Managing Expectations with Better Communication
Irecently had this thought about expectation and communication. Have you ever wondered why it is that even when we communicate on a stellar level, our exceptions of what the result will be in the end are sometimes less than stellar? I think this topic is a multi-layered one, especially when you're dealing with the disability community and the medical field. That carries over to the general population.
Why is it when we turn 17 or 18 years of age that the conversation goes from, "How can we help?" to saying something along the lines of, "We've done all we can, it's up to you now."
When you're a young adult and you're about to enter the real word for the first time, where do you turn? Most importantly, to whom do you turn? Not everyone is college material, and what about when your disability puts you into that gray area of not severe enough and too independent? What happens when your footing is above the line that society has laid out for the disability community?
Cookie-Cutter Outlook on Disability Breeds Miscommunication
Thus, this marks the beginning of when the lines between communication and expectation begin to blur and overlap with one another. This is where I personally started my journey of laying the trail of breadcrumbs to learn how to self-navigate the real world. Unbeknownst to me, I was also learning how to self-advocate and stand up for myself. But like anything worthwhile, that would be a long process that involved a lot of miscommunication and falling through the cracks of the state and their lukewarm services.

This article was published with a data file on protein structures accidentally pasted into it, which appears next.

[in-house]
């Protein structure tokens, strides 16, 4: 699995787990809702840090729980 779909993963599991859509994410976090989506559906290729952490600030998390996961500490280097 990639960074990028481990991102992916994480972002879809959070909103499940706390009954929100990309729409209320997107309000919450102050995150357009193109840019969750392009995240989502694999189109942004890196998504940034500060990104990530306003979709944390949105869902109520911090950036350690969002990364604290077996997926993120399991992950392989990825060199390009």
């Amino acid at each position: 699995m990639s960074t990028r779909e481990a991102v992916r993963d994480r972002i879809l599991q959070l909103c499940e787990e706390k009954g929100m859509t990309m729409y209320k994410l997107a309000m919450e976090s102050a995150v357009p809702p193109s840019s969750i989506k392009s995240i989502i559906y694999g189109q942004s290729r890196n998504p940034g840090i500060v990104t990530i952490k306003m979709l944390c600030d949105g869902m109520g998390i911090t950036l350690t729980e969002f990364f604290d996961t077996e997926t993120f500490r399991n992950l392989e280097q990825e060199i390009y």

I think we run into problems because education and research literally stops when you're of legal age. The conversation stops, and you go from being guided to trial and error on our end. People need the tools to know how to not only help us, but how to communicate WITH us and NOT AT US. I know that there has been some debate about whether or not it's our responsibility to teach society the ins and outs of the disability community. I believe it is. What isn't our responsibility if they understand it.
That's their choice. They chose to enlighten themselves or not. It's when they refuse to learn because they feel just and right in their stance on the subject that I call that chosen ignorance. If we were led to go this journey with little no resource, then we are even more driven to lead and give examples of what our vital needs are, and how they should be met. It is far past time to demolish the cookie cutter standard society has in the disability community.
I strongly believe that this cookie cutter approach that society takes toward the disability community is the core reason for the poor or lack commutation between society and the differently-abled community. While words have power, I believe the approach on how we convey what we desire to change and/or improve is just an important. It can either lead or mislead someone. And that is where careful thought should be put forth.
"If I was in their situation, how would I interpret this? Or how would I feel if someone said that to me? Would I be able to do that myself if I were in the same situation, etc.?" I believe if we improve our communication skills among the differently-abled society then our exceptions have a better shot at improving as well.
We can just talk about it, we need to put thought and action into what we want to improve. And commutation and action can only lead to our desire and expectation to change things for the better.
About the Author:
Jessica Niziolek is a disability activist and freelance writer. She is passionate about helping people and has made it her mission to make the silent and dismissed are seen and heard. She believes these voices are what the world needs to hear, especially in today's climate. She loves coffee and the written word, and believes in the power of music to heal. Read more from Jessica at her new blog, Abler: Equality for the Disabled.
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